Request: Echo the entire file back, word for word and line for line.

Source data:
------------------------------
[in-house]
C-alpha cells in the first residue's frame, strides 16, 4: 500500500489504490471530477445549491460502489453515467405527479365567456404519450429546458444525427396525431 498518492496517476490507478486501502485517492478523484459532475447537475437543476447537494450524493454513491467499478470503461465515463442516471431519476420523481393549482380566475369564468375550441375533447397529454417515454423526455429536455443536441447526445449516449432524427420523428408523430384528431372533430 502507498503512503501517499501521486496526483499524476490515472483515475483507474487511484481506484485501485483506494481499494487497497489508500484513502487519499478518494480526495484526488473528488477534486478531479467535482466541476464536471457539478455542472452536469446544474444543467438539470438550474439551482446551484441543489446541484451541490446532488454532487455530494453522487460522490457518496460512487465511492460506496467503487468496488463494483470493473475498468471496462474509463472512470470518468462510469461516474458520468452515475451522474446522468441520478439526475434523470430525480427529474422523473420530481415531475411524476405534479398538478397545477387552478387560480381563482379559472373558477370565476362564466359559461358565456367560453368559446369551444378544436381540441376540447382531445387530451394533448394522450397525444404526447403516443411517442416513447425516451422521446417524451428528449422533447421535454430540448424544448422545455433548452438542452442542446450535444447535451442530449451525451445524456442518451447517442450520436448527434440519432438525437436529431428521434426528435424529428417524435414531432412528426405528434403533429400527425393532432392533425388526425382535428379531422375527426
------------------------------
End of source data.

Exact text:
[in-house]
C-alpha cells in the first residue's frame, strides 16, 4: 500500500489504490471530477445549491460502489453515467405527479365567456404519450429546458444525427396525431 498518492496517476490507478486501502485517492478523484459532475447537475437543476447537494450524493454513491467499478470503461465515463442516471431519476420523481393549482380566475369564468375550441375533447397529454417515454423526455429536455443536441447526445449516449432524427420523428408523430384528431372533430 502507498503512503501517499501521486496526483499524476490515472483515475483507474487511484481506484485501485483506494481499494487497497489508500484513502487519499478518494480526495484526488473528488477534486478531479467535482466541476464536471457539478455542472452536469446544474444543467438539470438550474439551482446551484441543489446541484451541490446532488454532487455530494453522487460522490457518496460512487465511492460506496467503487468496488463494483470493473475498468471496462474509463472512470470518468462510469461516474458520468452515475451522474446522468441520478439526475434523470430525480427529474422523473420530481415531475411524476405534479398538478397545477387552478387560480381563482379559472373558477370565476362564466359559461358565456367560453368559446369551444378544436381540441376540447382531445387530451394533448394522450397525444404526447403516443411517442416513447425516451422521446417524451428528449422533447421535454430540448424544448422545455433548452438542452442542446450535444447535451442530449451525451445524456442518451447517442450520436448527434440519432438525437436529431428521434426528435424529428417524435414531432412528426405528434403533429400527425393532432392533425388526425382535428379531422375527426